"White Boards (It would be Post-Its, but they're too expensive!)"
Jeremy is a high school teacher from Toronto, Canada, and has been teaching design thinking, integrative thinking, and systems thinking in the Toronto District School Board, for the Big Ideas Studio (Trinidad), and in collaboration with the University of Toronto for just over two years.
I'm amazed that the necklace practice took off! That's awesome. As for your questions, I think it's a big struggle in teaching, as so much of what we do is 'messy' and anecdotal in terms of evidence - especially when it comes to teacher interventions. Having an administration that is open minded about how to measure is a good first step, I think.
On something of a side note, but related to this conversation and the one we had in August: There's a book called Intentional Interuption (http://www.amazon.ca/Intentional-Interruption-Breaking-Transform-Professional/dp/1412998794) that's all about how teacher PD and PLCs (professional learning communities, as we call them up here) are a really good idea, but aren't being executed effectively. You should definitely check it out. What really hit home for me was their identification of how at any given 30 teacher PD session: 5 people will be hostile to the ideas, 10 will be politely interested, 10 will be interested but won't take it further than that day, and that only 5 actually walk away with meaningful change (1 or 2 who will still be pursuing that change 3 months later). They talk a lot about what makes teacher learning - or 'teacher playing', in this case - groups effective at actually accomplishing things, which would be an interesting sidebar to figuring out what an innovative/creative culture could look like.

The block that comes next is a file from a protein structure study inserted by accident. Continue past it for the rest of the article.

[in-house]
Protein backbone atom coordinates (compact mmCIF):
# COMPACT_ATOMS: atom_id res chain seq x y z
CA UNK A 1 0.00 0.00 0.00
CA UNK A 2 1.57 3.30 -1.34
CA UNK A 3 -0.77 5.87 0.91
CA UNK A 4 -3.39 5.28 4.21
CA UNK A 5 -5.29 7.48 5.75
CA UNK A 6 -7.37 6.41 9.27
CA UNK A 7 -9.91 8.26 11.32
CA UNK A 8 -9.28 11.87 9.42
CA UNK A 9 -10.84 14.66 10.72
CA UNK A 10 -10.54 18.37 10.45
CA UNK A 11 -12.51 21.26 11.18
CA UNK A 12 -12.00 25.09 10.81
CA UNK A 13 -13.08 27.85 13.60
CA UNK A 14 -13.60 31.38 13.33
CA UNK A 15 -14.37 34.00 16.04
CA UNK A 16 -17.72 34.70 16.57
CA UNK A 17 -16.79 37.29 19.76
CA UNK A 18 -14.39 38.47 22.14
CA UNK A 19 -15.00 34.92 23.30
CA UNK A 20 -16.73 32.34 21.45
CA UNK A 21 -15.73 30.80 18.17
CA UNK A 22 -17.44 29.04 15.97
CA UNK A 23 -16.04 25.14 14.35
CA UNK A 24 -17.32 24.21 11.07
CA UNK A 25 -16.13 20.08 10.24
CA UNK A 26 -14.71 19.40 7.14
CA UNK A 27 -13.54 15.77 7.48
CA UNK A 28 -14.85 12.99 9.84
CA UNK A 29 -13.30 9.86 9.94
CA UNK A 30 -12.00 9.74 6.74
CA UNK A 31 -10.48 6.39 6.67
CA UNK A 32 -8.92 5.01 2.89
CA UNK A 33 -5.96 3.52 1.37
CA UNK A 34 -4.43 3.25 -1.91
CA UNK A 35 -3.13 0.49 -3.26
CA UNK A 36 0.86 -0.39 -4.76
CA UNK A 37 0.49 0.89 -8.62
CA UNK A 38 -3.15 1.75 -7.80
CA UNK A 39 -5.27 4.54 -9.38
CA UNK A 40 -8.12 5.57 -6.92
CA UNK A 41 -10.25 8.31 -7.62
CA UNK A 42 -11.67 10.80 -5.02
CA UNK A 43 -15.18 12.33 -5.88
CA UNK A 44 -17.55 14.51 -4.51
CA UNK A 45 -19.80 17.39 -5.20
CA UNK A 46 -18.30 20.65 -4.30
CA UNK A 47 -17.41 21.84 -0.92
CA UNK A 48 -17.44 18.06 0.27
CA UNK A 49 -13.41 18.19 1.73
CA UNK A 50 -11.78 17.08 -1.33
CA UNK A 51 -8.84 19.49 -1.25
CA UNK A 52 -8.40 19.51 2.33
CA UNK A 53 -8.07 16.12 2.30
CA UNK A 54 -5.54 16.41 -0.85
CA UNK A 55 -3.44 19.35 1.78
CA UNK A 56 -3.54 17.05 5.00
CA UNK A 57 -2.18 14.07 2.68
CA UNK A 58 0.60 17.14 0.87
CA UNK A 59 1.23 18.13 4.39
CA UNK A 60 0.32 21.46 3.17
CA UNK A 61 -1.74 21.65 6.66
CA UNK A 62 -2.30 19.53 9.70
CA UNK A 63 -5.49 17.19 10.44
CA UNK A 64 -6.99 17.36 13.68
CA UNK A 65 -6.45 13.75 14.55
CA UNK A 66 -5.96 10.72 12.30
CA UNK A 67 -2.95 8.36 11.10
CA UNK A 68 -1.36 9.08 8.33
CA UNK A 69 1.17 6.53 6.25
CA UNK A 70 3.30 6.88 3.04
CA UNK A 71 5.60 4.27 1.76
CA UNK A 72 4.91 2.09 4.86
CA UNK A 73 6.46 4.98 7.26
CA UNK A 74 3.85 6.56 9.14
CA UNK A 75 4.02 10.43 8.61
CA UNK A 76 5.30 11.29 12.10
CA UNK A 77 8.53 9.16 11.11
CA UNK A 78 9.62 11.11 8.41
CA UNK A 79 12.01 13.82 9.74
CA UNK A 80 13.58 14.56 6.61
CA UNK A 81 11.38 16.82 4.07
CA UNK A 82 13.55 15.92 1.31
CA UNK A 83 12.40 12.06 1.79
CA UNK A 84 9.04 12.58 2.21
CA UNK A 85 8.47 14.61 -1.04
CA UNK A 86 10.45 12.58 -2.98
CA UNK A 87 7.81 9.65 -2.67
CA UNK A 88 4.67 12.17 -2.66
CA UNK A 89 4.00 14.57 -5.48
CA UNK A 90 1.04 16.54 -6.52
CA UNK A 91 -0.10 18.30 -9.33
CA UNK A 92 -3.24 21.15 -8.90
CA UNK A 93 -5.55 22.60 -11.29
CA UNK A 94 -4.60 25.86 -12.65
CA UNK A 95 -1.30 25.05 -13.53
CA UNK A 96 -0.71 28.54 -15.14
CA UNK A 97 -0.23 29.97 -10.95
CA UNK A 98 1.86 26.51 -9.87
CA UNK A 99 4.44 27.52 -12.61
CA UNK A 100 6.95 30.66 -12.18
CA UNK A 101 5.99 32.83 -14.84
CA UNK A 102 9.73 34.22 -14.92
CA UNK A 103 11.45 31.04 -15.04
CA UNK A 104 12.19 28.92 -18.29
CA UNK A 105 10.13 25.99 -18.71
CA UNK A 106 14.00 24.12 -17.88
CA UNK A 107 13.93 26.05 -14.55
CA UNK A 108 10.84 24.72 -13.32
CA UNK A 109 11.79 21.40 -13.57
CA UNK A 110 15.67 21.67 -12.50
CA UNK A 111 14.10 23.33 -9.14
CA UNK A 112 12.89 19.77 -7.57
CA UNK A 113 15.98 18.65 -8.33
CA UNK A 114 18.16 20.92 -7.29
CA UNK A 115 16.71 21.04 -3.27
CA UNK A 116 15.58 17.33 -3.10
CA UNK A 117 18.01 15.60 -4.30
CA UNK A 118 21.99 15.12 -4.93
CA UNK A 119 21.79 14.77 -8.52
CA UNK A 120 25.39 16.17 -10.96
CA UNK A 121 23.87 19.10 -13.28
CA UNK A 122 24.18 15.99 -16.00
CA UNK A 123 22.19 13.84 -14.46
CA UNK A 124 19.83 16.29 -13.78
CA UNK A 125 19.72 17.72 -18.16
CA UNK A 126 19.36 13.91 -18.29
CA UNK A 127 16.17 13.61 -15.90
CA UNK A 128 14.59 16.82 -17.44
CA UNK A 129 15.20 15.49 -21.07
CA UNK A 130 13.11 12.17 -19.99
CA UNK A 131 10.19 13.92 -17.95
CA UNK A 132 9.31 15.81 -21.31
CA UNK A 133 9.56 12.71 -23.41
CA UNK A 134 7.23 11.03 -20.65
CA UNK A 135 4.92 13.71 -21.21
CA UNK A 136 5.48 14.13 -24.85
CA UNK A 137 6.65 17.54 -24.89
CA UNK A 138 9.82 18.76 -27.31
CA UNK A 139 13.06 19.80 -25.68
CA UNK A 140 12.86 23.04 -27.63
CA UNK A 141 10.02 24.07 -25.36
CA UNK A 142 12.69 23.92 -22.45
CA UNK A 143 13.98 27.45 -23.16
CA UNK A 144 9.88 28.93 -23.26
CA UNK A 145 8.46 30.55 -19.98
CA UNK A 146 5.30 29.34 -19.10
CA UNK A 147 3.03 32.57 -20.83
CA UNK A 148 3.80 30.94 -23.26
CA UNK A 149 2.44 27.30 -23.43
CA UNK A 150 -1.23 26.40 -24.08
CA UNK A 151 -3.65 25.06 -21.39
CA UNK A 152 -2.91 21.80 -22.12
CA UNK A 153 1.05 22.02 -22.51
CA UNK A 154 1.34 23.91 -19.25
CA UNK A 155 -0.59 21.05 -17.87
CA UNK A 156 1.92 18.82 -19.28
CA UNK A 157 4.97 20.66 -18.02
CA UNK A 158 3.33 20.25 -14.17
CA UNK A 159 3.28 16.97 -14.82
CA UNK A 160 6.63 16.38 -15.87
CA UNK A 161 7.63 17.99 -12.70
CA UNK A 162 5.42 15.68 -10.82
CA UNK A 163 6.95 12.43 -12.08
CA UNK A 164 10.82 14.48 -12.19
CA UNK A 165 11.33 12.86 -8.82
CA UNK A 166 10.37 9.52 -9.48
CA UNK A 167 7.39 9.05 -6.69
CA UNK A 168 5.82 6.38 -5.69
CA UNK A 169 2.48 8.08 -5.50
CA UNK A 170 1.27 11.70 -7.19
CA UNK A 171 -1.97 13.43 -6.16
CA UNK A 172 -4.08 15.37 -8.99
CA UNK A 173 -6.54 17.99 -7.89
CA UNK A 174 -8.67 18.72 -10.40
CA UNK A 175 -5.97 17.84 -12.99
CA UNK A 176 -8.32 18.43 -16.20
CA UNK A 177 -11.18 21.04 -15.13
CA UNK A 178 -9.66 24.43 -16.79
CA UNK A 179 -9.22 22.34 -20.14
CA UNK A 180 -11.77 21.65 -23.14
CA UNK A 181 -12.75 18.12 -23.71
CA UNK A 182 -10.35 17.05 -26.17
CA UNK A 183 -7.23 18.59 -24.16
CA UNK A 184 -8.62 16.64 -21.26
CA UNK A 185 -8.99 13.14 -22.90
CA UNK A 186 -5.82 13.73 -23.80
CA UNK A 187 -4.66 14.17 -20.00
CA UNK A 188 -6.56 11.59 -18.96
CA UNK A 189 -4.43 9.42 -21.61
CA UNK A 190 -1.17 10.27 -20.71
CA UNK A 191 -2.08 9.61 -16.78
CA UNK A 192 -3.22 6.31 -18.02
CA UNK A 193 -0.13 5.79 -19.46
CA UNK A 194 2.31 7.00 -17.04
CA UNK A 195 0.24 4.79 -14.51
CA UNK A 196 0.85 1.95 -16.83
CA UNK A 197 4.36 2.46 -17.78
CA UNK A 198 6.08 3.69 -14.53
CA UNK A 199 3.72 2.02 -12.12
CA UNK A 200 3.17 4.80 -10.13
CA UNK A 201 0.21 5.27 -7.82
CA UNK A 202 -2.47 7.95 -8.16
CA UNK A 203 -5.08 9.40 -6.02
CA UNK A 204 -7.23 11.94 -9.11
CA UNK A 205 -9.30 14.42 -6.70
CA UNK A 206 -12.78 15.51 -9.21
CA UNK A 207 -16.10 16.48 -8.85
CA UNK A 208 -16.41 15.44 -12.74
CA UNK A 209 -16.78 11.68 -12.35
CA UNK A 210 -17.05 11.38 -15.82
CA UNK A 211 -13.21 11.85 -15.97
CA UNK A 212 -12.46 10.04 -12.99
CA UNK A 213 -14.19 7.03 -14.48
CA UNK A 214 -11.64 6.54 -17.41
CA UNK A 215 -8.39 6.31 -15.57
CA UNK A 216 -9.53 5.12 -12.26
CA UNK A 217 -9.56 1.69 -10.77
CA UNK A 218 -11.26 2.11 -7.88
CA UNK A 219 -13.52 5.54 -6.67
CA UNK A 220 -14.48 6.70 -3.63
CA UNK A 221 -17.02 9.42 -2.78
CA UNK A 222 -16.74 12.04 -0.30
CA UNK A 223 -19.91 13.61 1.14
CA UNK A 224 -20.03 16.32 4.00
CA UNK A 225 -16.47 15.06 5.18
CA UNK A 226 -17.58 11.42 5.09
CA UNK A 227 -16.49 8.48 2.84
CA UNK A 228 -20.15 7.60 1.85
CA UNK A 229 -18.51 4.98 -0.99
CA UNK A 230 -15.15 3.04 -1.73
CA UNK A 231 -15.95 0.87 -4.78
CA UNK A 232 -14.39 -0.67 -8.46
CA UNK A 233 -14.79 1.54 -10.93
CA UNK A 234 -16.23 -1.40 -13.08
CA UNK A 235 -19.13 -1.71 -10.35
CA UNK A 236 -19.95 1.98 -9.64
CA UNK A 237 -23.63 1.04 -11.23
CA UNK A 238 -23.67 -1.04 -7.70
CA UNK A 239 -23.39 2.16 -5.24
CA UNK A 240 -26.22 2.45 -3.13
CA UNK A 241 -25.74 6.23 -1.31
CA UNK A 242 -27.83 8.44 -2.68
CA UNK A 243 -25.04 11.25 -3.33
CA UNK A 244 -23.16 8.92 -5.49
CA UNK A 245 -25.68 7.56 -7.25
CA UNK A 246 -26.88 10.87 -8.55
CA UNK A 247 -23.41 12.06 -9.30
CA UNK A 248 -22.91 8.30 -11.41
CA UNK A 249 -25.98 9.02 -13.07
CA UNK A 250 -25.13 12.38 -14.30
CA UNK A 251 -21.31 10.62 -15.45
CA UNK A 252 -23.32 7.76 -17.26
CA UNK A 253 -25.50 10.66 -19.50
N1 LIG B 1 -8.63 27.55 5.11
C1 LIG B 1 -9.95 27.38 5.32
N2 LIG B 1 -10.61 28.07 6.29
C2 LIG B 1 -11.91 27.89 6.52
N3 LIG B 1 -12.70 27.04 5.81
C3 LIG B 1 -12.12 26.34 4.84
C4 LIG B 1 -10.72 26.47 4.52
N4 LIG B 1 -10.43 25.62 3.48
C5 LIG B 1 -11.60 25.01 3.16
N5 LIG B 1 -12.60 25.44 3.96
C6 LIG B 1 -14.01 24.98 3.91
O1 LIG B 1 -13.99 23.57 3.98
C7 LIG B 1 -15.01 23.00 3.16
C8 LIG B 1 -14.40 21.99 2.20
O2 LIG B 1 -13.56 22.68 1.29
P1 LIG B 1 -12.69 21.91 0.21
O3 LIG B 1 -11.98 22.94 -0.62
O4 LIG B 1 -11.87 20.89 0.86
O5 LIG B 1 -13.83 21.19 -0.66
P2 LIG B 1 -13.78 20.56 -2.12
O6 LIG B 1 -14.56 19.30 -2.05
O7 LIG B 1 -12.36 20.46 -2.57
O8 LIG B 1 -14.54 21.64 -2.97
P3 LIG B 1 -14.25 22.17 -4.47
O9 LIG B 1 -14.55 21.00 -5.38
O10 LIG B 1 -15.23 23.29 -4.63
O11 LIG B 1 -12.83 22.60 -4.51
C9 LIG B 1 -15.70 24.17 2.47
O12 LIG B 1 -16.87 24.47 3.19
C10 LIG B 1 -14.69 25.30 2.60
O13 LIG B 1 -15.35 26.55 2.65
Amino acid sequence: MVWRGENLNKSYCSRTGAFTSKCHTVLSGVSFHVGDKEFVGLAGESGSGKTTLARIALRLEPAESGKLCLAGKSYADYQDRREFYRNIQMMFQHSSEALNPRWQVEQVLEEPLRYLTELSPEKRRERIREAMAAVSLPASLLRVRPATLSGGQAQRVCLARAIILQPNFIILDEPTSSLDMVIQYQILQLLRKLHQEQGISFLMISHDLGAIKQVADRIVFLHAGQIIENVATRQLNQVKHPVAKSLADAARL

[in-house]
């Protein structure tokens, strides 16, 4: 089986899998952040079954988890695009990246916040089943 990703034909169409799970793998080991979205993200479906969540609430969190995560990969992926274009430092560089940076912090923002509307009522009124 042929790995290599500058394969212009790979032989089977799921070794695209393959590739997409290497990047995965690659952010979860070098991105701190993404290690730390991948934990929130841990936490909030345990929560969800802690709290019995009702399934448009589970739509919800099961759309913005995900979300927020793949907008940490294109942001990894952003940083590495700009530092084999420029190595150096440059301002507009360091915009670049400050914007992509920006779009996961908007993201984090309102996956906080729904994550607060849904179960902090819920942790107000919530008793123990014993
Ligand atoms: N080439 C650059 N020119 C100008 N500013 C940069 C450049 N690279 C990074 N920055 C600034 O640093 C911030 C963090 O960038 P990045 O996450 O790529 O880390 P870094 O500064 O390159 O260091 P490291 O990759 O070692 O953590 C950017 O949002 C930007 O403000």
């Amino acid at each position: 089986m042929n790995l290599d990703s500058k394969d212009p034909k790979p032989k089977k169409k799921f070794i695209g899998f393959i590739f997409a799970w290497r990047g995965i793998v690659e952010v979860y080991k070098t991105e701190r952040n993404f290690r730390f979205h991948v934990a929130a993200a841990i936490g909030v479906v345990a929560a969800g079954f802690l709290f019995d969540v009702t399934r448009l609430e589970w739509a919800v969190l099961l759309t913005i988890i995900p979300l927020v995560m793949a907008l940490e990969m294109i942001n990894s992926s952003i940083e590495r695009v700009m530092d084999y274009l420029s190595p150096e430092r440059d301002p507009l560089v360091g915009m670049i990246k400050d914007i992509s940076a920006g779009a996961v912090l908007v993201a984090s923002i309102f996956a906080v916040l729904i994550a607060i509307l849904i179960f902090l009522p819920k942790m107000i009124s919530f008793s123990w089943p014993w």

I think this is what Cheryl (above post) is getting at, too. In my mind you need to create a 'Productive Playground' for it to be a purposeful creTive experience (one that could incorporate unstructured moments, but that had an overarching purpose/reason). Or maybe not! I can also see value in having an unstructured creative experience, but that seems like a much tougher thing to create in places (re: Schools) where accountability is such a pressing issue.
I really like the question 'How do you structure play?' because at some point, it seems to me, over structured play isn't really 'play', right? At the same time, some structure/rules are also needed if you're looking for some kind of productivity. I think that's a big part of the challenge we're working on here.